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Journey's End

Almost on the banks of the Coleroon, is Chidambaram, famed for its unique temple, which has an idol of Shiva the dancer, or Nataraja. The intriguing Chidambara rahasyam, a four-foot high curtain of golden bilva leaves, is believed to have neither beginning nor end. The shivalingam here is said to represent the fifth element, akasa. Further south is Kutralam, an enchanting spot, where the Kaveri takes one last tumble, forming a series of gentle waterfalls in the monsoon.
The mouth of the Kaveri delta is at Poompuhar, the fabled Kaberis Emporium ('the river of trade and travellers') mentioned by the Greek geographer Ptolemy. Poompuhar was the capital of the Chola rulers. Poompuhar is the setting for Tamil bard Ilango Adigal's epic Sillapadikaram, or The Anklet. The epic chronicles the story of Kovalan and his wife Kannagi. Her righteous rage is believed to have turned the city of Madurai to ashes. Overlooking the modern fishing village locally known as Kaveripoompattinam, is an attractive statue of Kannagi, whom many mistake for the statue of the river goddess.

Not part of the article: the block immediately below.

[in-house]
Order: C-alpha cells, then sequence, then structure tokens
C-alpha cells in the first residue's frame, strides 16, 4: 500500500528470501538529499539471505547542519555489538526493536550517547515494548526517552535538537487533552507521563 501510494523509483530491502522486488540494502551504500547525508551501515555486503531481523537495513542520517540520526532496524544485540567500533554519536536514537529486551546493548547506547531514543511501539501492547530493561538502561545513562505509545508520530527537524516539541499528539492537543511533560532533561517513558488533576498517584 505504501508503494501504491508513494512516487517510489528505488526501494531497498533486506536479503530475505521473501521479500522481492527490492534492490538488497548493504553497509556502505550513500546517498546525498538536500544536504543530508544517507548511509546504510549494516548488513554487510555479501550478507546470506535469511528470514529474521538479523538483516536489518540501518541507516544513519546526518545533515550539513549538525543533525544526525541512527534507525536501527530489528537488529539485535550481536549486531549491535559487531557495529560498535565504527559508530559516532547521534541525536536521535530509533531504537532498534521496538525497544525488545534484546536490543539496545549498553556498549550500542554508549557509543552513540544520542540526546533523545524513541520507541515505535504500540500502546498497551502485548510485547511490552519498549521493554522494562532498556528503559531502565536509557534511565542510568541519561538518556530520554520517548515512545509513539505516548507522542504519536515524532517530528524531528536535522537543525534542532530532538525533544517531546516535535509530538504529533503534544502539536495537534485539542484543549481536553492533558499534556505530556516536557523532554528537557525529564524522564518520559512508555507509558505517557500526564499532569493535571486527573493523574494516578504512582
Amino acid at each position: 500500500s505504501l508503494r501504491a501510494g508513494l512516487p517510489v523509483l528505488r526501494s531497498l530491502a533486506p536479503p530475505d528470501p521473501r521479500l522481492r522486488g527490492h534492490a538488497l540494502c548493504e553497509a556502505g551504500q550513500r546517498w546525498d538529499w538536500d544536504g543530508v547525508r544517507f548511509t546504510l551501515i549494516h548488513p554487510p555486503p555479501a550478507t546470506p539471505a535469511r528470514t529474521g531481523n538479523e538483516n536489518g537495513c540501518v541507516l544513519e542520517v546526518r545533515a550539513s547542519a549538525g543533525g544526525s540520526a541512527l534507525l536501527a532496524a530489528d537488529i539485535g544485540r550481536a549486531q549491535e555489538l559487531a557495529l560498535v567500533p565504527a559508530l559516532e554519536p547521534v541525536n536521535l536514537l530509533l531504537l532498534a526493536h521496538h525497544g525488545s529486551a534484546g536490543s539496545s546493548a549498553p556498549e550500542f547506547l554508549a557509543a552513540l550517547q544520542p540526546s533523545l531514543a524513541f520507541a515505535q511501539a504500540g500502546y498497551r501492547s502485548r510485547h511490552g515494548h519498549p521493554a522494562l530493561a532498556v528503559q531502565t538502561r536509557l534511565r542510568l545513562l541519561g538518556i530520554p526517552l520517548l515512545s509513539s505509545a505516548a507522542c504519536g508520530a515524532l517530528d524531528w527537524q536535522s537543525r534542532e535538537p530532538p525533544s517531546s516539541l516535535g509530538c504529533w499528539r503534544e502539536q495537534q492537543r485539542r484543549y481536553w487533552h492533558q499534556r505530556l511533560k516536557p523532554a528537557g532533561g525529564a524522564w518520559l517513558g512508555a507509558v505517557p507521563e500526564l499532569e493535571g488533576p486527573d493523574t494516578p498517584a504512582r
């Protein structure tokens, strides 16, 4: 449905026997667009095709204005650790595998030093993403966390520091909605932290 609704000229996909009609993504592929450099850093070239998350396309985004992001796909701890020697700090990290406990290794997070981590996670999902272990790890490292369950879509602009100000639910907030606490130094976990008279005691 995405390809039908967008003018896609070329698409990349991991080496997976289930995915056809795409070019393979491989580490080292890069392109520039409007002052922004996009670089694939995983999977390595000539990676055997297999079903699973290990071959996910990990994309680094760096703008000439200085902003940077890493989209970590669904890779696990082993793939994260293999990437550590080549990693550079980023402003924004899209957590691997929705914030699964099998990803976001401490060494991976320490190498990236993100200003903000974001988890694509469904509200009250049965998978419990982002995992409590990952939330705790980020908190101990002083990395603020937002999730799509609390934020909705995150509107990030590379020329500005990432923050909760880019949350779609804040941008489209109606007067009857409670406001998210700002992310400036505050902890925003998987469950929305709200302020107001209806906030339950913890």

The original port city, which once bustled with the sounds of traders haggling for goods brought in from faraway lands, was swalllowed by the sea many centuries ago. Archaeological excavations in Poompuhar have revealed masonry and stonework that might have been part of an extensive harbour. Fishing nets have brought up bronze statuettes and other artefacts.
The site of the confluence is on a stretch of sandy beach, as the sea has receded gradually over the years. Here, the Kaveri, which has slowed down and become a thin stream at journey's end, merges with the waters of the Indian Ocean.


Last updated on :11/3/2003

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Dimdima is the Sanskrit word for ‘drumbeat’. In olden days, victory in battle was heralded by the beat of drums or any important news to be conveyed to the people used to be accompanied with drumbeats.

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Bharatiya Vidya Bhavan
K. M Munshi Marg,
Chowpatty, Mumbai - 400 007
email : editor@dimdima.com

Dimdima Magazine

Bharatiya Vidya Bhavan
505, Sane Guruji Marg,
Tardeo, Mumbai - 400 034
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Dimdima.com, the Children's Website of Bharatiya Vidya Bhavan launched in 2000 and came out with a Printed version of Dimdima Magazine in 2004. At present the Printed Version have more than 35,000 subscribers from India and Abroad.

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